The new form, named Rebellatrix, meaning the 'rebel coelacanth' was a 3-foot long fish with a massive symmetrical forked tail quite unlike the tails of any other living or fossil coelacanths. The structure of this new fish is so unusual that it has been put in its own family. The fossils were discovered on rocky slopes in the Hart Ranges of Wapiti Lake Provincial Park, British Columbia, which at the time the fish was alive was off the western coast of the supercontinent Pangaea.

Rebellatrix represents the first major change in body shape for the coelacanth group in more than 70 million years. The reason for its unusual shape comes down to two possibilities, says lead author Andrew Wendruff from the University of Alberta. Either the fossil record of coelacanths is vastly undiscovered and there are others like it yet to be found, or this was a specific response following Earth's greatest mass-extinction event at the end of the Permian (250 million years ago), as coelacanths evolved to fill a vacant niche unoccupied by other predatory fishes.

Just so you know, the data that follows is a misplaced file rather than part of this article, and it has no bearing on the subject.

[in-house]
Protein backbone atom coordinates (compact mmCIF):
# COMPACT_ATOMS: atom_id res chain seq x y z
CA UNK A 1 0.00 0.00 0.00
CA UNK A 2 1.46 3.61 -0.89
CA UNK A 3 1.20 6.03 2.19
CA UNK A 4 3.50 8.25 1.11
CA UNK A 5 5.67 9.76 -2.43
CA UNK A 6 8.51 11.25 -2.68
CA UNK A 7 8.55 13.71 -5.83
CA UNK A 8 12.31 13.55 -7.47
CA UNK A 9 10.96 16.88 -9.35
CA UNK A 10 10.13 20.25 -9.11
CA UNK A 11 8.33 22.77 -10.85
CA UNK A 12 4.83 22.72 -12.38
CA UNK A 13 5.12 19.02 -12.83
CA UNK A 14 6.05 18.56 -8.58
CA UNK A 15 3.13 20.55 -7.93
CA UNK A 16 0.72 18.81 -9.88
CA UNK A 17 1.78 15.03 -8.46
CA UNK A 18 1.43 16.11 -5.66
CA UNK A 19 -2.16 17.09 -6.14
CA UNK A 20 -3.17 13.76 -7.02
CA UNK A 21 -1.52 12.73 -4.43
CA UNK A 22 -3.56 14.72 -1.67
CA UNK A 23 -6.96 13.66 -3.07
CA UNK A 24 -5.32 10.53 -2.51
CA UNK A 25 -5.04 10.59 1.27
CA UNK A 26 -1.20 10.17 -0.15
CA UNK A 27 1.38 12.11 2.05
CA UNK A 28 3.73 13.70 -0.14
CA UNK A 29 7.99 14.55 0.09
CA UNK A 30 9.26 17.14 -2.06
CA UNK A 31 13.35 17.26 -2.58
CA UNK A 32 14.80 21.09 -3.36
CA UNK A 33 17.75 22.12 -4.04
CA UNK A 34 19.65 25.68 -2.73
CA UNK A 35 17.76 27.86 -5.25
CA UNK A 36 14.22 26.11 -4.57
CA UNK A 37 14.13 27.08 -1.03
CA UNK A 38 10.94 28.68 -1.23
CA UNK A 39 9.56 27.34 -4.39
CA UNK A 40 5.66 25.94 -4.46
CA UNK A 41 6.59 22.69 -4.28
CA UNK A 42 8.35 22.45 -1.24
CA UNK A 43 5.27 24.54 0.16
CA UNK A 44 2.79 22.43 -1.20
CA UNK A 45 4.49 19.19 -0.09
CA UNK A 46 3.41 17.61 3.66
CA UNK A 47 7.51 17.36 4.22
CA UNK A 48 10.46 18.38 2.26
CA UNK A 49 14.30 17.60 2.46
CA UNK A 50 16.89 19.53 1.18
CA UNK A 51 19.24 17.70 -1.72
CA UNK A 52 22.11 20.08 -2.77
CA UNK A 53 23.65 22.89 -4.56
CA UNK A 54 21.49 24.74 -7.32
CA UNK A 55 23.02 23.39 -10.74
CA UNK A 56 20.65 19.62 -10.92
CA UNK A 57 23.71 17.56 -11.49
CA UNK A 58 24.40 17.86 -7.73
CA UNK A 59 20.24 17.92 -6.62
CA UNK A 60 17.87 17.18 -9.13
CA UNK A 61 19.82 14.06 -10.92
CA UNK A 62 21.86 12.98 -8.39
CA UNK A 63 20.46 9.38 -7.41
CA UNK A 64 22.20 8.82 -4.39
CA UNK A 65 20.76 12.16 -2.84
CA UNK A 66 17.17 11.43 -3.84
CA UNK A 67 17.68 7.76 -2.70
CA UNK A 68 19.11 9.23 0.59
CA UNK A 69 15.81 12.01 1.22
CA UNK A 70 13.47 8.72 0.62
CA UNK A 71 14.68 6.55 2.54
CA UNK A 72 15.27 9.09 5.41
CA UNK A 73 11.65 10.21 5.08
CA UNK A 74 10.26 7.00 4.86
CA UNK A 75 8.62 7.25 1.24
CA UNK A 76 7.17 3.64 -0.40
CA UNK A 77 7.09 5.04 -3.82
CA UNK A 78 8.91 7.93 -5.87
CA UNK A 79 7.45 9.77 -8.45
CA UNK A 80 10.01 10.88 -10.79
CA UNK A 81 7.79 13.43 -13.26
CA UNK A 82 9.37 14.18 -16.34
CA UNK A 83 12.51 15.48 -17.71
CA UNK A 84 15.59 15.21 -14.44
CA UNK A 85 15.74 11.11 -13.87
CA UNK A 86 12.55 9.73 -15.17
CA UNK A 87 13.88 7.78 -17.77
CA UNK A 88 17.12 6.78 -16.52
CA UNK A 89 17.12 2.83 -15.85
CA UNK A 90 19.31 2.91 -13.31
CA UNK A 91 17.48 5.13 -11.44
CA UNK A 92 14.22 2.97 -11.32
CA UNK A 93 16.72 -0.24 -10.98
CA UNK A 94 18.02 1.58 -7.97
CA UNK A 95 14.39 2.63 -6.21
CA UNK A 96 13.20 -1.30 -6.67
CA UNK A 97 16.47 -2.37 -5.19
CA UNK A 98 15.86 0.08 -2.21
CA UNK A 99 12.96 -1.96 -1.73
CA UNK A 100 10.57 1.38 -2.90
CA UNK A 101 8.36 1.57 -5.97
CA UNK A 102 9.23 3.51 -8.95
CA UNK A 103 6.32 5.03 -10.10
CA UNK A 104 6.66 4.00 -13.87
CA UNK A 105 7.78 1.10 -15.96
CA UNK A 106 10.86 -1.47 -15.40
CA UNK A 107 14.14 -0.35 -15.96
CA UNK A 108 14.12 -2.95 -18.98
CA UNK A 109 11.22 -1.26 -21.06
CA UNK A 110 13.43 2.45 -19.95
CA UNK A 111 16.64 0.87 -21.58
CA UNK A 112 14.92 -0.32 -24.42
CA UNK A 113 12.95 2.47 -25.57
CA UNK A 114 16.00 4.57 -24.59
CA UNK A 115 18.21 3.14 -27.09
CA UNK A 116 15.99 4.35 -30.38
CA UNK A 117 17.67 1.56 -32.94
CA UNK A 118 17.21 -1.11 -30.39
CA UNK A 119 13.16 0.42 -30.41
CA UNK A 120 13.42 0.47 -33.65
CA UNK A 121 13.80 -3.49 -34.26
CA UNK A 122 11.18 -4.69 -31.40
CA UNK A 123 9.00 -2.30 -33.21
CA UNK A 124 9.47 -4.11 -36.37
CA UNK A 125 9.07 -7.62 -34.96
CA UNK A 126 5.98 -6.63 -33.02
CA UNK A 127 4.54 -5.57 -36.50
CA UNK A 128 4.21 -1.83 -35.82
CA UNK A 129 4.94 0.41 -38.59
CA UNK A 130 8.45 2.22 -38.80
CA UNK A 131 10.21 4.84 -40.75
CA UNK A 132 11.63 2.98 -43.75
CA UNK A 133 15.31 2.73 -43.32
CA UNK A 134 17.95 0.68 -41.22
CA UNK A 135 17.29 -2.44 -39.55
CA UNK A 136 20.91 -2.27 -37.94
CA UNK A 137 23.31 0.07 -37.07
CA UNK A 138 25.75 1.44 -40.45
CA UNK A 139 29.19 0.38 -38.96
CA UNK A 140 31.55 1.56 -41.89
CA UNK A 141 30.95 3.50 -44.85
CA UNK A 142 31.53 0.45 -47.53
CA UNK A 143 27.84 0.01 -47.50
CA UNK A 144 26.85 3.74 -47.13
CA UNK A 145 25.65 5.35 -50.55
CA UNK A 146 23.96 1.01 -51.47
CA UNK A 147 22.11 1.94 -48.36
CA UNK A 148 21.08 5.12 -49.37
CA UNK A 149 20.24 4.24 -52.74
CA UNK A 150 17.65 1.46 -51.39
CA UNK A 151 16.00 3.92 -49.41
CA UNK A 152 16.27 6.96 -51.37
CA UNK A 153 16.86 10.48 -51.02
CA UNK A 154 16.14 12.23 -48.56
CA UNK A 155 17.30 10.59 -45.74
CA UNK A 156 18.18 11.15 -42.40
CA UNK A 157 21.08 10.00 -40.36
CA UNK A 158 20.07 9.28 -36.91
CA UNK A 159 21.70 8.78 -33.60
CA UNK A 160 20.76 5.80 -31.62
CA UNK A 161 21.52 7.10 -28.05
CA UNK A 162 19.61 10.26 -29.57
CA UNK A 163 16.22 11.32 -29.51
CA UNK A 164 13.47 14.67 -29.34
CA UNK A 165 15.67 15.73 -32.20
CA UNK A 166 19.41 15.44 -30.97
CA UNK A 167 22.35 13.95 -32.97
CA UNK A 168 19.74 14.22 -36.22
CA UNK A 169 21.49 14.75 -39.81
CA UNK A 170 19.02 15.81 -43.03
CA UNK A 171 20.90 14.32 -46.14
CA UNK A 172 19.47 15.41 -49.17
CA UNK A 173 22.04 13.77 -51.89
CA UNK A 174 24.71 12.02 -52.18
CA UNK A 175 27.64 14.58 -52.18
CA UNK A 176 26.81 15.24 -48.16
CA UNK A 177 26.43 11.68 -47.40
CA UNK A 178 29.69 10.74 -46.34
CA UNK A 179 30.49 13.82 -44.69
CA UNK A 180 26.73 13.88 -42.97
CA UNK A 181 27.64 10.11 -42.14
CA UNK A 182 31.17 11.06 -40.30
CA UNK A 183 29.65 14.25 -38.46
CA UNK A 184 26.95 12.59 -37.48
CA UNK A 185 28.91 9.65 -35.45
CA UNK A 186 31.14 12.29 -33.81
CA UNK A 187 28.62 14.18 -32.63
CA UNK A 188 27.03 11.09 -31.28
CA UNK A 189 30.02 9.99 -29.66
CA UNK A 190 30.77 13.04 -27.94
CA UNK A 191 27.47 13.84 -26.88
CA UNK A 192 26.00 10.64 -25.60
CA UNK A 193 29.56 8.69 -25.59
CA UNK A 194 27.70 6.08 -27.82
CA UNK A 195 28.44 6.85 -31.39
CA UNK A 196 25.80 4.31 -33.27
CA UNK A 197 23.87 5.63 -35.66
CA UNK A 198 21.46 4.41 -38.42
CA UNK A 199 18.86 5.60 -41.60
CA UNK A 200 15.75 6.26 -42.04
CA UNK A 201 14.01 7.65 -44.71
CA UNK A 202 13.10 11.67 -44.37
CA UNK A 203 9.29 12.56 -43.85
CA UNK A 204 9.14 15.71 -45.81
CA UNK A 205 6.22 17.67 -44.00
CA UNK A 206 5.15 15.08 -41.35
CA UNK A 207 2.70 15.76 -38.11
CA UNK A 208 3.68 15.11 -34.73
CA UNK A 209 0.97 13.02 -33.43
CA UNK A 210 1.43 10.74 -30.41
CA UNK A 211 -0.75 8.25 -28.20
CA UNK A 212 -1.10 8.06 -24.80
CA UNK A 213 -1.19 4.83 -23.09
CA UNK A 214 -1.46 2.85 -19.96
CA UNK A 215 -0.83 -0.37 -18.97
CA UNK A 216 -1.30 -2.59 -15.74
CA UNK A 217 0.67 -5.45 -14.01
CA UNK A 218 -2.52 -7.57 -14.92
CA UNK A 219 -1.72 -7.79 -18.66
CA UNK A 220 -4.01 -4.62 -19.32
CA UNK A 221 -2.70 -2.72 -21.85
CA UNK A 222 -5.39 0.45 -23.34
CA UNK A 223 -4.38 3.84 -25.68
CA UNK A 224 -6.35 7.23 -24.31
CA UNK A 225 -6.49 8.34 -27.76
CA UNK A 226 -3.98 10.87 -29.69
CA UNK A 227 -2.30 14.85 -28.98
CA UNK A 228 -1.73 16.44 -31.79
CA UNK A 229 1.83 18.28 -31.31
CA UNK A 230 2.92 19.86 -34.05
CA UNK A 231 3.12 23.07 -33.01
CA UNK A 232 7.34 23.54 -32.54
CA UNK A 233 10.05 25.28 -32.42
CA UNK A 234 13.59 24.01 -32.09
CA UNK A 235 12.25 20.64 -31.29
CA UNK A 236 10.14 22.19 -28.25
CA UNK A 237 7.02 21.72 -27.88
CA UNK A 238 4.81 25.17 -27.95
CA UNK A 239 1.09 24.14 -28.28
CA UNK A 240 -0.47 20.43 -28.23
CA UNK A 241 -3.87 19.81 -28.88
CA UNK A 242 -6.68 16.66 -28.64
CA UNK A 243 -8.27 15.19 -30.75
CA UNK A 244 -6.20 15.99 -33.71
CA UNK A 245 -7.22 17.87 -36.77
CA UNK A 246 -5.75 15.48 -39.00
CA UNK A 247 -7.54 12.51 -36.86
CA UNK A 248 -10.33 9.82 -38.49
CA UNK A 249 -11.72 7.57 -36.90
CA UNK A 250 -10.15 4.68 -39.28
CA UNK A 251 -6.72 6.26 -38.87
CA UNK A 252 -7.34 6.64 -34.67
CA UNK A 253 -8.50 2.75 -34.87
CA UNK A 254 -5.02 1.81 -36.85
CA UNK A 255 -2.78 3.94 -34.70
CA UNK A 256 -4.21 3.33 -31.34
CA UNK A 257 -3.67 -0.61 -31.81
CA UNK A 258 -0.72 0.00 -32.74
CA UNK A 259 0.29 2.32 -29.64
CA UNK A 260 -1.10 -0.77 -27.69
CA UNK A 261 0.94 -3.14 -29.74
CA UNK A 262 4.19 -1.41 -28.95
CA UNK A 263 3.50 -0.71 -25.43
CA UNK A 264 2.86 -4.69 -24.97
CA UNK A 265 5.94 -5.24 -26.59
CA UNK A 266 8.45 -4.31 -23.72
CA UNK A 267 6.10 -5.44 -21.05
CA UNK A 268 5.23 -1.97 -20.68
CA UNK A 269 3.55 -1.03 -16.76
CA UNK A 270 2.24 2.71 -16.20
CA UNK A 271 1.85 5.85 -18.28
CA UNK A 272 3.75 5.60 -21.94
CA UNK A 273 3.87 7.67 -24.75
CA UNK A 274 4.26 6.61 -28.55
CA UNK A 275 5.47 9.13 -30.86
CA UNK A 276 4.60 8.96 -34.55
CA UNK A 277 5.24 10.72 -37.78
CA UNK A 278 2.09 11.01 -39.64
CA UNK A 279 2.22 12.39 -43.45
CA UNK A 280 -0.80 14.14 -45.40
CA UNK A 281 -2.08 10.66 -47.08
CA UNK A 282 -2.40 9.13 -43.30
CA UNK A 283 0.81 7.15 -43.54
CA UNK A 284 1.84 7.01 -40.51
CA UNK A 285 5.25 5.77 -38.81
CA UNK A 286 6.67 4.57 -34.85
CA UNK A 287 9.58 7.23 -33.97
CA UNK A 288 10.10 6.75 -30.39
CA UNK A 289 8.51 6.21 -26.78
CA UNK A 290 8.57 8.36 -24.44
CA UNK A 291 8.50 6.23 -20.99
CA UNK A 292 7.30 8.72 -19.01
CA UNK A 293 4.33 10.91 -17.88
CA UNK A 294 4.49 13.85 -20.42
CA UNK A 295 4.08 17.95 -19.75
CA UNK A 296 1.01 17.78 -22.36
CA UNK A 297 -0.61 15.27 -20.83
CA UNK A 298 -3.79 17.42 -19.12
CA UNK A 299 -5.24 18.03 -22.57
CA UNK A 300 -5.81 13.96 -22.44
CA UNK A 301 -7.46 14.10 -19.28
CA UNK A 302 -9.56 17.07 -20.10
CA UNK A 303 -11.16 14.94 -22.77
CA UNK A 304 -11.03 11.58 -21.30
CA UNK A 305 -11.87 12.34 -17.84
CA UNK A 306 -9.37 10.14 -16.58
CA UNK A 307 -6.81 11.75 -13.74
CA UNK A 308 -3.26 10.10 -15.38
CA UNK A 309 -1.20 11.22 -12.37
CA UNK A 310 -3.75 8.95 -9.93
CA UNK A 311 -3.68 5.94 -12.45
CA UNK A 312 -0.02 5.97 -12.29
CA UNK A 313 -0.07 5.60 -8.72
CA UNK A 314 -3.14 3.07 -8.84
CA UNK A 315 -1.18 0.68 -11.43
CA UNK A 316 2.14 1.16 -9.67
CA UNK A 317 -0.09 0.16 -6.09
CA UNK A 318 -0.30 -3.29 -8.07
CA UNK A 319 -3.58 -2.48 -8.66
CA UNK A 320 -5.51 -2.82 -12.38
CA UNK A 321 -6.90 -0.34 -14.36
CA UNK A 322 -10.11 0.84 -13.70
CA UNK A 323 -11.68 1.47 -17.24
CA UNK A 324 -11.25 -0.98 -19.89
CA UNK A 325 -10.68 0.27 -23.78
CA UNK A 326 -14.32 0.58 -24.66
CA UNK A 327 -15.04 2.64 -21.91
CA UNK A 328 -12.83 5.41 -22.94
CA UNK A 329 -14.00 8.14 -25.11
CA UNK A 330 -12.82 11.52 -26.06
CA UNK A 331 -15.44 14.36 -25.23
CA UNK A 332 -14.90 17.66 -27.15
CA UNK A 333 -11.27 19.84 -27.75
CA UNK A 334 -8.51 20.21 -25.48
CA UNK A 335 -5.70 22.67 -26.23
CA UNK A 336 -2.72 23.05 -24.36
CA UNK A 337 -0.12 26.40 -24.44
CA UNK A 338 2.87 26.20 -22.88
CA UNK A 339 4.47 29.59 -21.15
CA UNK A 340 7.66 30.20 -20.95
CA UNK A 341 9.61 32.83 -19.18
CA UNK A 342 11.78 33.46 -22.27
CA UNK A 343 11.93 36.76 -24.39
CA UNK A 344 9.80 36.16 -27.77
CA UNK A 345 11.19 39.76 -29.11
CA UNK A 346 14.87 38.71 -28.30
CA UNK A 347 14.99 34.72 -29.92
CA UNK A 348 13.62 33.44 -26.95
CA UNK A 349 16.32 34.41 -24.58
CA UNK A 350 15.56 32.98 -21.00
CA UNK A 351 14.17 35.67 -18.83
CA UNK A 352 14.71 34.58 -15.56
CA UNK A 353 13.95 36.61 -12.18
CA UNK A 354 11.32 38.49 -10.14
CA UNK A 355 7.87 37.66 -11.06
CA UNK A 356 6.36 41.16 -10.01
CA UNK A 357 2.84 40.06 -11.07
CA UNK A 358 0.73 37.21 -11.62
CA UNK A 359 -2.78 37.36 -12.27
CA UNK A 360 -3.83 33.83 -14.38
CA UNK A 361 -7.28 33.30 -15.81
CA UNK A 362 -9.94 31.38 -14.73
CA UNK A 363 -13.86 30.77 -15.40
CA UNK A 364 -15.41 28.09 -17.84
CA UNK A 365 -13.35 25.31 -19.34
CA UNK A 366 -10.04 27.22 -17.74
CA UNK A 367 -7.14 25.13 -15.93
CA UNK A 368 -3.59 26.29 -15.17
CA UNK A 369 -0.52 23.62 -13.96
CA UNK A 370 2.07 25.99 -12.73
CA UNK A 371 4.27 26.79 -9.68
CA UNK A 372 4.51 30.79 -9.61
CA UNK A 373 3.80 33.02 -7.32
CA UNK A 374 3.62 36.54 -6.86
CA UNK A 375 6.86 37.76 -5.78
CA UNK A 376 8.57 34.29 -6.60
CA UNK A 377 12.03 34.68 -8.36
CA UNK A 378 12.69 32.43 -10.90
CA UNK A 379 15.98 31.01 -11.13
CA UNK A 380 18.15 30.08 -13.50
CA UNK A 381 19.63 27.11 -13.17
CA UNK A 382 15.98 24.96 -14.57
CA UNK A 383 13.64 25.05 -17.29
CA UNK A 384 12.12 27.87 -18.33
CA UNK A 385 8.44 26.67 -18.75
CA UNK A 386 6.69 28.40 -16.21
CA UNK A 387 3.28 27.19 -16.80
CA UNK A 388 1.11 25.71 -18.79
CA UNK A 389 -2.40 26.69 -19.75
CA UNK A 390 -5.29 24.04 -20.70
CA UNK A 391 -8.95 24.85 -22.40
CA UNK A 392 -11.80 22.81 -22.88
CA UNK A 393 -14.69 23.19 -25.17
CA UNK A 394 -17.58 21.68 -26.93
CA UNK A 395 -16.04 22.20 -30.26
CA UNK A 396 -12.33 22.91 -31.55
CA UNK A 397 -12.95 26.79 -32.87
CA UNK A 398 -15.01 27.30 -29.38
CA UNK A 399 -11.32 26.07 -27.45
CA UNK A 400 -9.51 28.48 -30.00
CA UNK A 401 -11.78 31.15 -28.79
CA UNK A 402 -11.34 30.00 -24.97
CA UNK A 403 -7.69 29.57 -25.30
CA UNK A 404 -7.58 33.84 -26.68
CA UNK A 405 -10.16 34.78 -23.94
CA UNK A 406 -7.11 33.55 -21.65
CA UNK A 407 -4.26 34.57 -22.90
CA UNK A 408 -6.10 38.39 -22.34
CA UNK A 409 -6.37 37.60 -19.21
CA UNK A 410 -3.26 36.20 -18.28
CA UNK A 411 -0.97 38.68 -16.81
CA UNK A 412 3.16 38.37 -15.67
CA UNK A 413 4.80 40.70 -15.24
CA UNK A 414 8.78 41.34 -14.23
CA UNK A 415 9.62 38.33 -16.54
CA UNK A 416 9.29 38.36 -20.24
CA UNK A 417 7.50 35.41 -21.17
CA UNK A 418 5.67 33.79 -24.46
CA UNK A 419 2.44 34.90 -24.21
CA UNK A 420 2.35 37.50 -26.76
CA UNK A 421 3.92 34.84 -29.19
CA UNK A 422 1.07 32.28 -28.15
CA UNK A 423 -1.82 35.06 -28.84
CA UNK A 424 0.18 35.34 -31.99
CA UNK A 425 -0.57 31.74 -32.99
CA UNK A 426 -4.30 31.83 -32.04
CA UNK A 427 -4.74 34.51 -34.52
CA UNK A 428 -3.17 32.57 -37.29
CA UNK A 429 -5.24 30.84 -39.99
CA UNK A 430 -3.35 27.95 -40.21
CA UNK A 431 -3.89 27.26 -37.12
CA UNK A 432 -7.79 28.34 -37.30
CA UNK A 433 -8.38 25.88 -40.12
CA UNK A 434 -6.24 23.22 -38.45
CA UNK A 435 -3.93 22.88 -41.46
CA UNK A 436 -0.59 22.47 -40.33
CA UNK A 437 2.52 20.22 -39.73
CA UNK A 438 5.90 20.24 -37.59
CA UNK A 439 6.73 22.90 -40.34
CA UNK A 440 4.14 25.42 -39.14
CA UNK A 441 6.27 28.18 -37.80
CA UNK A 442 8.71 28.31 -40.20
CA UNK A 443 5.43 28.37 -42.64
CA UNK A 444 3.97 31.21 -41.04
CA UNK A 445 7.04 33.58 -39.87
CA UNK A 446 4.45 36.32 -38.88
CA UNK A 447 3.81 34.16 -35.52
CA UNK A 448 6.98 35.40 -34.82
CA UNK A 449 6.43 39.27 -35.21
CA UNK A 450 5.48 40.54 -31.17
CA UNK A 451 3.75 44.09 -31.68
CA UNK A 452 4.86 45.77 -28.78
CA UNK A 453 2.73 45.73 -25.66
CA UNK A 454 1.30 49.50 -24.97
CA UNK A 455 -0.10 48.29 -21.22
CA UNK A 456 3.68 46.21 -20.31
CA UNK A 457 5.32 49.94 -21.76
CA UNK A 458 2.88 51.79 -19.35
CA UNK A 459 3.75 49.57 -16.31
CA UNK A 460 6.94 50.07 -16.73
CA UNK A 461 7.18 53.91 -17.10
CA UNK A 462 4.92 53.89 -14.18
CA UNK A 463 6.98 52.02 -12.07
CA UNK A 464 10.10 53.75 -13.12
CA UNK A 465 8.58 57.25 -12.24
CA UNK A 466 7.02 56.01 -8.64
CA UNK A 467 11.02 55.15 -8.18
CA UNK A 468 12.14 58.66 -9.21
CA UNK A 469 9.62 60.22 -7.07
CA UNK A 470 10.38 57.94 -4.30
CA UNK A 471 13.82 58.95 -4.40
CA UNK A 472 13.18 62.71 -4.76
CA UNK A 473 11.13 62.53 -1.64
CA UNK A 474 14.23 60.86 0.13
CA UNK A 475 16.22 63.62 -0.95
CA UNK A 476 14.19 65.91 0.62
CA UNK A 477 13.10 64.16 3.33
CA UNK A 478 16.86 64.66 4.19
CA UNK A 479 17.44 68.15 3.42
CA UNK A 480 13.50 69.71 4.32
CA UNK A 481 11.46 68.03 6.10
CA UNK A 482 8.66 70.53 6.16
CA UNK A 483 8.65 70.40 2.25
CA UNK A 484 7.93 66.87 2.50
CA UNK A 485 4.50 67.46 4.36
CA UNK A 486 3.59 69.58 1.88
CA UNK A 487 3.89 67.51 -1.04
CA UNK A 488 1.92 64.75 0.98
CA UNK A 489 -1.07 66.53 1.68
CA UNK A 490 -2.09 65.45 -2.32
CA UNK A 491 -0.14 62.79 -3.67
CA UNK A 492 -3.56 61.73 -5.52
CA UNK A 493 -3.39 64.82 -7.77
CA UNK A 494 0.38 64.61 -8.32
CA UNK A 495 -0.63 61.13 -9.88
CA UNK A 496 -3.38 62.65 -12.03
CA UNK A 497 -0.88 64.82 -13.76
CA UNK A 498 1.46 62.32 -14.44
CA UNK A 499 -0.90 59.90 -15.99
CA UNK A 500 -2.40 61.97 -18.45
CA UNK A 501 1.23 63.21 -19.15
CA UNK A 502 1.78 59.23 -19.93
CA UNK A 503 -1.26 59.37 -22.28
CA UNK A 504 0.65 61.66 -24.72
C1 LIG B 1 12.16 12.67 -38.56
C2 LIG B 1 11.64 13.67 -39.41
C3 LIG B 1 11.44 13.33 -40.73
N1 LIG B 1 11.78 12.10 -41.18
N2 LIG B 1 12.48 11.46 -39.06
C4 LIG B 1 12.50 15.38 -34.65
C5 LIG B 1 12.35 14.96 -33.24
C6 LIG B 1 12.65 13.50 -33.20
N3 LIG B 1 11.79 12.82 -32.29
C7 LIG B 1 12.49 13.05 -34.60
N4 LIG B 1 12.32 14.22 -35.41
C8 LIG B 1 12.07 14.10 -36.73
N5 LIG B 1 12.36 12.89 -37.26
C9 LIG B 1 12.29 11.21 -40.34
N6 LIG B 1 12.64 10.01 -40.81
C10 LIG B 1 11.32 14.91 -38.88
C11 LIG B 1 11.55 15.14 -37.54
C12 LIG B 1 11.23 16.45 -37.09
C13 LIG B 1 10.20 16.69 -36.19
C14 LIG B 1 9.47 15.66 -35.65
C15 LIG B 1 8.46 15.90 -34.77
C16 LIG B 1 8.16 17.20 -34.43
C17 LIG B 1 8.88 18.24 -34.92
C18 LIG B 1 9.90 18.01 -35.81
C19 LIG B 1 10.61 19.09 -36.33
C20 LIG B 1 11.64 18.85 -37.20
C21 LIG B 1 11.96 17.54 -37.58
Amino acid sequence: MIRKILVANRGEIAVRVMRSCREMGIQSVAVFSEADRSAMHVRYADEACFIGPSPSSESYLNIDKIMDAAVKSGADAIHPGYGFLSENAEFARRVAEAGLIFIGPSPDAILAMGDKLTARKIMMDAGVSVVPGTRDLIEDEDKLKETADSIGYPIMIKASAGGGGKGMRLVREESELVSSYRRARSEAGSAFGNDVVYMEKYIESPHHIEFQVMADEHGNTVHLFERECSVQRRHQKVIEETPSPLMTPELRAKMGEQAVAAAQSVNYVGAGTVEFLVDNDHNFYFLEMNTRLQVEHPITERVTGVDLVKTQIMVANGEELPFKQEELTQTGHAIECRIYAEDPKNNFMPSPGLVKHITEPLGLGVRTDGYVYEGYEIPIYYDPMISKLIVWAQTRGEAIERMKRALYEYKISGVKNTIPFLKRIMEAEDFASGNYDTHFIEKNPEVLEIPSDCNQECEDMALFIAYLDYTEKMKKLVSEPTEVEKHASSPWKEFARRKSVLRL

Dr. Mark Wilson, co-author of the study, noted that both the shape and the stiffness of the tail fin are unique amongst coelacanths. Similar tail fins occur today in fast swimming predatory fishes such as tuna or barracuda, strongly suggesting that Rebellatrix was an active predator capable of fast bursts of swimming and high-speed cruising to search for and catch other fishes living in the ancient sea.